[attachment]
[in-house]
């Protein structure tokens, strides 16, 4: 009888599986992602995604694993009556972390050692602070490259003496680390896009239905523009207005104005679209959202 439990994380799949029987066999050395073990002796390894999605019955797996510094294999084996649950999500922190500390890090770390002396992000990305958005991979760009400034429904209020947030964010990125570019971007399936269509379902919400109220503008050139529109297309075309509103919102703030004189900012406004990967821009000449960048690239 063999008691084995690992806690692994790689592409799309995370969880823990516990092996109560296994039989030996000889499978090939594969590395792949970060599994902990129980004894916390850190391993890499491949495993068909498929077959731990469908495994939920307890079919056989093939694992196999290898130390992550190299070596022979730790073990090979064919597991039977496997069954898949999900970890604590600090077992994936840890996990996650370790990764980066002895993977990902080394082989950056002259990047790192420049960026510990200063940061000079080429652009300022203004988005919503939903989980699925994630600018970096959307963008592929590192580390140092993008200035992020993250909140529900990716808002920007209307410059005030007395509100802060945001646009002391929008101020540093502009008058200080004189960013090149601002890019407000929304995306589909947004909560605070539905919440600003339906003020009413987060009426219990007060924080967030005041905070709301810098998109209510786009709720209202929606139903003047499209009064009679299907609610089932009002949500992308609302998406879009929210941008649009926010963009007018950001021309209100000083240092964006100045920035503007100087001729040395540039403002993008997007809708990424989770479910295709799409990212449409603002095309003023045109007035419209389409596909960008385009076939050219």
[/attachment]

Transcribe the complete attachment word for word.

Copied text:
[in-house]
């Protein structure tokens, strides 16, 4: 009888599986992602995604694993009556972390050692602070490259003496680390896009239905523009207005104005679209959202 439990994380799949029987066999050395073990002796390894999605019955797996510094294999084996649950999500922190500390890090770390002396992000990305958005991979760009400034429904209020947030964010990125570019971007399936269509379902919400109220503008050139529109297309075309509103919102703030004189900012406004990967821009000449960048690239 063999008691084995690992806690692994790689592409799309995370969880823990516990092996109560296994039989030996000889499978090939594969590395792949970060599994902990129980004894916390850190391993890499491949495993068909498929077959731990469908495994939920307890079919056989093939694992196999290898130390992550190299070596022979730790073990090979064919597991039977496997069954898949999900970890604590600090077992994936840890996990996650370790990764980066002895993977990902080394082989950056002259990047790192420049960026510990200063940061000079080429652009300022203004988005919503939903989980699925994630600018970096959307963008592929590192580390140092993008200035992020993250909140529900990716808002920007209307410059005030007395509100802060945001646009002391929008101020540093502009008058200080004189960013090149601002890019407000929304995306589909947004909560605070539905919440600003339906003020009413987060009426219990007060924080967030005041905070709301810098998109209510786009709720209202929606139903003047499209009064009679299907609610089932009002949500992308609302998406879009929210941008649009926010963009007018950001021309209100000083240092964006100045920035503007100087001729040395540039403002993008997007809708990424989770479910295709799409990212449409603002095309003023045109007035419209389409596909960008385009076939050219």